I’m not going to make the right choice every time. Neither are you. Accept that and allow your allies to mess up. Allow them to say things you don’t agree with without deciding they must be the enemy. We all make mistakes. Those mistakes rarely define who we are or what we represent or care about. We don’t need to be in perfect harmony to be on the same side of a fight.

– Jack Cameron

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When Your Family Tree Includes Bigotry

Up until recently I had two Facebook profiles. One was my ‘public’ page. (You can find it here at http://facebook.com/jackcameron.) The other was my ‘personal’ page. Much of my family does not share my political or religious views and they do not much like it when I share what I think about these topics but I try to do the family thing and keep in touch. So I made a page where I can update them on family stuff without offending their delicate sensibilities.

A few weeks ago I chose to take down my personal Facebook page. This was the result of accepting something fundamental about much of my extended family and I feel like I should share it.

My grandfather on my mother’s side once trained his black lab dog to bark at black people. Growing up I heard relatives use racial slurs in conversation without any discomfort. I didn’t have a black friend until high school. Neither my brother nor I have ever had a long-term romantic relationship with someone who was another race.  I come from a white family that has been and in some cases still is entirely comfortable with racism.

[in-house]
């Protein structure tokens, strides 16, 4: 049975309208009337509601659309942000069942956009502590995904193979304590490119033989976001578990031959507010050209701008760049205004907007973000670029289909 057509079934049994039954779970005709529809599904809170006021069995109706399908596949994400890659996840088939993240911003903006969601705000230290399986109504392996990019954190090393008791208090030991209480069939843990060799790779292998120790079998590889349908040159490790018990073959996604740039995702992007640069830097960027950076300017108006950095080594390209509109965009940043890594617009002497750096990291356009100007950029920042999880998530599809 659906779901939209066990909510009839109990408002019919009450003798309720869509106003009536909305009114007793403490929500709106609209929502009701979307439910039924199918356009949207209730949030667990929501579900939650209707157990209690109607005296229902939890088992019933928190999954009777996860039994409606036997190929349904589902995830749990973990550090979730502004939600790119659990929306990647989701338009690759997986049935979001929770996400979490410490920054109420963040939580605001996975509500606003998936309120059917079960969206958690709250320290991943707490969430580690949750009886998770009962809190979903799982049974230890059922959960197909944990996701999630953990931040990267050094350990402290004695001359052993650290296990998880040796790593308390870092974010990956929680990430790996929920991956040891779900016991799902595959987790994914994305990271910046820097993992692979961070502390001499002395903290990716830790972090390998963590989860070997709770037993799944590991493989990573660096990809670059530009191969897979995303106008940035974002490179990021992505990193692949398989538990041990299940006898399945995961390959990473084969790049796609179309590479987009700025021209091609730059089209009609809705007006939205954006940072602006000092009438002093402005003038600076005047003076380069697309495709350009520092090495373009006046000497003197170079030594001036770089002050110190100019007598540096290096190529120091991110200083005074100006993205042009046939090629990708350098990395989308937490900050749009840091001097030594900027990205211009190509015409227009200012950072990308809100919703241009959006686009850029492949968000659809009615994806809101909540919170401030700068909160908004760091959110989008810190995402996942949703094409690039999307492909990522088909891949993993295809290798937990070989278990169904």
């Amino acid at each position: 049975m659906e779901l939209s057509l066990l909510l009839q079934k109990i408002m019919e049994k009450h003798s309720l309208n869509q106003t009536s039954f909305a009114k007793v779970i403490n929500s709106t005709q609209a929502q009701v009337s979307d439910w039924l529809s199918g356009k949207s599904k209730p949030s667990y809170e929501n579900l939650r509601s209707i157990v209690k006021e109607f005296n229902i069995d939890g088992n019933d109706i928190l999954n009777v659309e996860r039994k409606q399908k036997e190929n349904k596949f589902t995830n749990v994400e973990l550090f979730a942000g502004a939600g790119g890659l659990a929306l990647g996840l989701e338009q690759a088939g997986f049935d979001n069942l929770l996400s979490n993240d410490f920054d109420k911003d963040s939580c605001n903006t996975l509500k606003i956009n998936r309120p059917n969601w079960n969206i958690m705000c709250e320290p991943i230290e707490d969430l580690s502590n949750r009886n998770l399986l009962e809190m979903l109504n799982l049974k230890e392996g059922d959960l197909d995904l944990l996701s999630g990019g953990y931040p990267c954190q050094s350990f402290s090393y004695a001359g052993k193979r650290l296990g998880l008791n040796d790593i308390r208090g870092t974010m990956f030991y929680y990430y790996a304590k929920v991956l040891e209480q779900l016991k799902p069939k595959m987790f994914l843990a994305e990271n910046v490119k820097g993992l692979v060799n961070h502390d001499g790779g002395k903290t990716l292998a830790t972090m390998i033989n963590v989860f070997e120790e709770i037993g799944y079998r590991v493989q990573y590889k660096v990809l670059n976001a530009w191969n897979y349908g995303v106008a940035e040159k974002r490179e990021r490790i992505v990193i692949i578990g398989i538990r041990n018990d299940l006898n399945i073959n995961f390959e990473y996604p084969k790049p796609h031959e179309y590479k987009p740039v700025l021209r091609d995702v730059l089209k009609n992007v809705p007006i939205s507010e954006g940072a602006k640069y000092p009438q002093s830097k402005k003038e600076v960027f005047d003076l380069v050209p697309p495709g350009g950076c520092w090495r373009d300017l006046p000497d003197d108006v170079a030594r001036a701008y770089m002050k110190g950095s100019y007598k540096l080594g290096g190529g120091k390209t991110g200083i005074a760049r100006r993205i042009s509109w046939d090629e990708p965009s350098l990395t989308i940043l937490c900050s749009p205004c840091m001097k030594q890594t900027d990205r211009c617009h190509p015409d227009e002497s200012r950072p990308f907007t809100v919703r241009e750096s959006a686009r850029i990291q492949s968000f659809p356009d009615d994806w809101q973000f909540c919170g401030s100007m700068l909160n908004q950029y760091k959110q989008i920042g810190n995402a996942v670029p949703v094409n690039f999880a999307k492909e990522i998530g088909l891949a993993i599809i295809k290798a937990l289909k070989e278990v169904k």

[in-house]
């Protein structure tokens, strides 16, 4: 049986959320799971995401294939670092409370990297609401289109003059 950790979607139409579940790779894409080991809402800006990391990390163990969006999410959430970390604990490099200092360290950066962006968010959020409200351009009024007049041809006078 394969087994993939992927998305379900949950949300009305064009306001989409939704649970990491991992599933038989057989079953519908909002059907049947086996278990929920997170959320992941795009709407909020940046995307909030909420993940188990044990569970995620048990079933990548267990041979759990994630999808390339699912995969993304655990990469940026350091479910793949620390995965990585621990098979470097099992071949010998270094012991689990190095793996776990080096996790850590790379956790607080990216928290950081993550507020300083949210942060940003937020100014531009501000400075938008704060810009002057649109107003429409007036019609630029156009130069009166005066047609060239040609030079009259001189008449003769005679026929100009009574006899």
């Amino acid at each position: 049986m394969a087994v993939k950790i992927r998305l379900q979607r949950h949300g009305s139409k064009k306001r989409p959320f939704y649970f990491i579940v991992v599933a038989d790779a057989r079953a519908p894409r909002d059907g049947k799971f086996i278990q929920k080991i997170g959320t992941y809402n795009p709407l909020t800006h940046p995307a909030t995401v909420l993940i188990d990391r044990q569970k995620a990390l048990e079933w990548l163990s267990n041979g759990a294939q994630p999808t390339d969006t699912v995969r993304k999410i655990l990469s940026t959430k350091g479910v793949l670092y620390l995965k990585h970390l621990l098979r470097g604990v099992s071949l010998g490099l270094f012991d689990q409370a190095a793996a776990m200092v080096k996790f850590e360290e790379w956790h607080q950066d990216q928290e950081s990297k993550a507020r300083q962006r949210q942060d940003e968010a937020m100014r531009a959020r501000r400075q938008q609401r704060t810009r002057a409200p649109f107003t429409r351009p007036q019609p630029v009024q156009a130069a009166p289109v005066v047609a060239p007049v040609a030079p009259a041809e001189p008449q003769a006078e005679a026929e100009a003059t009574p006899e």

This is not to say that we are all racists. There are those of us who recognize the mistakes of past generations and have moved past the bigotry that was commonplace in society in the previous century. I have family members who I love very much who have managed to become more open to other races, cultures, religions, sexual orientations, and lifestyles. I have other family members I love who are unable to move on and remain bigoted. They likely will remain bigoted the rest of their lives.

So when I called my brother out on my personal page for his endorsement of a bigoted candidate, I was met with a fair amount of hostility from some family members because I had previously said I would not talk about politics. It struck me that they were more upset about this than they were about my brother spouting his support for a racist Presidential Candidate. They were more comfortable with racism than they were with conflict.

From one perspective, they were right. I said I would not talk politics and religion and I did. It was then that I realized as a vocal liberal Democrat and atheist my social media page should reflect those values. My personal page was not really personal at all. It was a placeholder to placate people I’m related to by blood but who have very little in common with me. If they weren’t related to me, they wouldn’t be my friends. In other words, my personal page was essentially a page to make the bigoted members of my family comfortable with my online presence. As soon as I realized that was what I was doing, I took the page down.

It’s okay though. The family members I know and love I keep in touch with online and offline. The others are just people I’m related to. I’m under no obligation to make them comfortable. This is especially true for the bigots. I am me. I won’t pretend to be somebody else. If that offends anyone, I don’t much care.

– Jack Cameron